clock menu more-arrow no yes mobile

Filed under:

Oilers v. Blues - John 2:13-16

It was nearly time for the annual Draft Lottery Party, so Derek made the pilgrimage to Pittsburgh. There he saw old men selling tools and upside and hope; he also saw dealers exchanging men and money and picks. So, offended by all of this, he made a whip and ran around on the draft floor, screaming like a madman! He found Scott Howson, grabbed what he was reading, and tore it into pieces. Then he found Steve Tambellini's table and flipped it upside down. He looked at the men who were sitting there and said, "Get out of here! Resign! I've had enough of your false hope and empty promises! When will you stop turning the loyalty of this fanbase into a vice!"

St. Louis Blues (39-17-7) @ Edmonton Oilers (25-31-6)

Rexall Place, 8:00 p.m. MST
Television: Sportsnet West

More analysis after the jump...

Visiting Team Scouting Report:

The St. Louis Blues make for an interesting team. The team's strength is quite clearly goal prevention. They've allowed just 126 goals so far this season, good enough for second in the NHL, but first in the Western Conference, well ahead of the second-place Kings (137). A big part of that is the team's save percentage - Jaroslav Halak and Brian Elliott have a combined .930 save percentage - but another big part is shot prevention. The Blues lead the league with just 26.2 shots allowed per game, and are fourth in the NHL in shot differential at +4.7 per game.

But perhaps what's most interesting about the Blues is their offense. The team just doesn't have any offensive superstars. They don't have a single player with twenty goals, and David Perron leads the club in points per game with 0.76, a total that places him 68th in the NHL among players who have played at least thirty games. What they do have is decent offensive depth. They have four players in the top one hundred (David Backes, T.J. Oshie, and Alex Steen are the others) plus Andy McDonald who would qualify by points per game but has only played twelve games, as well as a few other players capable of putting the puck in the net (Chris Stewart, Jason Arnott, and Patrik Berglund). It's the kind of arrangement that's difficult to plan for because there's no one line that needs checking. Instead, it's three solid lines that are quite difficult to expose.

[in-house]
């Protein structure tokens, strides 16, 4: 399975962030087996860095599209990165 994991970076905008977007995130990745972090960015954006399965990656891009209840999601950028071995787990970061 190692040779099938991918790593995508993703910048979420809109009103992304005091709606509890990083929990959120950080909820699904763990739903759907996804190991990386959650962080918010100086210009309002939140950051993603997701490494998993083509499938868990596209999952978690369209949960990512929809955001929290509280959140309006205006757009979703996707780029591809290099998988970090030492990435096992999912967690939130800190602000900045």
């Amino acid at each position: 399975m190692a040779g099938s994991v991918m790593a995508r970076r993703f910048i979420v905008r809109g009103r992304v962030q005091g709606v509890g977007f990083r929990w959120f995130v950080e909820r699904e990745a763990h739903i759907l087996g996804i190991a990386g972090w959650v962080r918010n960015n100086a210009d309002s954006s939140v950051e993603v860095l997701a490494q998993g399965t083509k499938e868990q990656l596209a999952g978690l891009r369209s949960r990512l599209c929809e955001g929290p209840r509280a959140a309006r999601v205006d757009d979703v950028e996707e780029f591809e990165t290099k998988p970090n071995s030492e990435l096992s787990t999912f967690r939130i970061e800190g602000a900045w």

Expected Lineups:

Edmonton Oilers (25-31-6):

Hall - Nugent-Hopkins - Hemsky
Smyth - Gagner - Eberle
Eager - Horcoff - Jones
Hordichuk - Belanger - Petrell

Smid - Petry
Whitney - Potter
Sutton - Schultz


St. Louis Blues (39-17-7):

McDonald - Backes - Oshie
Perron - Berglund - Stewart
Sobotka - Arnott - Porter
Crombeen - Nichol - Reaves

Colaiacovo - Pietrangelo
Jackman - Shattenkirk
Huskins - Polak


By the Numbers:

  • Ryan Nugent-Hopkins has only been back in the lineup for a few games, but he's already getting back onto the scoresheet and on a two-game point streak. Nugent-Hopkins is currently sitting in third place in the rookie scoring race, three points back of Gabriel Landeskog, and four back of Adam Henrique.
  • Of course, by points per game, Nugent-Hopkins is still in the lead at 0.88. That's the seventh-best number among rookies since the 1994-95 season (min. 40 games played) behind Alex Ovechkin (1.31 in 2005-06), Sidney Crosby (1.26 in 2005-06), Evgeni Malkin (1.09 in 2006-07), Peter Forsberg (1.06 in 1994-95), Paul Stastny (0.95 in 2006-07), and Patrick Kane (0.88 in 2007-08). Very interesting that six of the top seven have come since the last lockout. Including Nugent-Hopkins, the Oilers actually have ten players on that list in the top 100. Major props to you if you can get all ten without checking. I'll put the answer in the last bullet point.
  • Sam Gagner has seen his season really turn around since that eight-point game. For example, in the eleven games since the eight-point night, Gagner is averaging 18:41 in ice time compared to his season average of 17:00. Plus that time is coming at his natural position with some of the team's most talented wingers, and a lot of that extra time has come on the power play. With just three points in his last in his last six games (all in one game against Calgary), Gagner has cooled off offensively, but at least so far, he's still getting the opportunity to shine, and that's half the battle.
  • In Edmonton's last game, Ryan Smyth became the 142nd player in NHL history to score at least 800 career regular season points. If Smyth can make it to 900 at some point before he retires, he'll likely be among the top 100 point-scorers of all-time. Which is crazy. Ryan Smyth one of the top 100 scorers of all time? Just sounds off somehow. What doesn't sound off is that 900 points isn't even a quarter of the way to the guy in first place. My oh my was Gretzky ever good.
  • So who are those ten players anyway? We've got Nugent-Hopkins (0.88), David Oliver (0.68 in 1994-95), Taylor Hall (0.65 in 2010-11), Jordan Eberle (0.62 in 2010-11), Sam Gagner (0.62 in 2007-08), Miroslav Satan (0.56 in 1995-96), Andrew Cogliano (0.55 in 2007-08), Mike Comrie (0.54 in 2000-01), Linus Omark (0.53 in 2010-11), and Ales Hemsky (0.51 in 2002-03).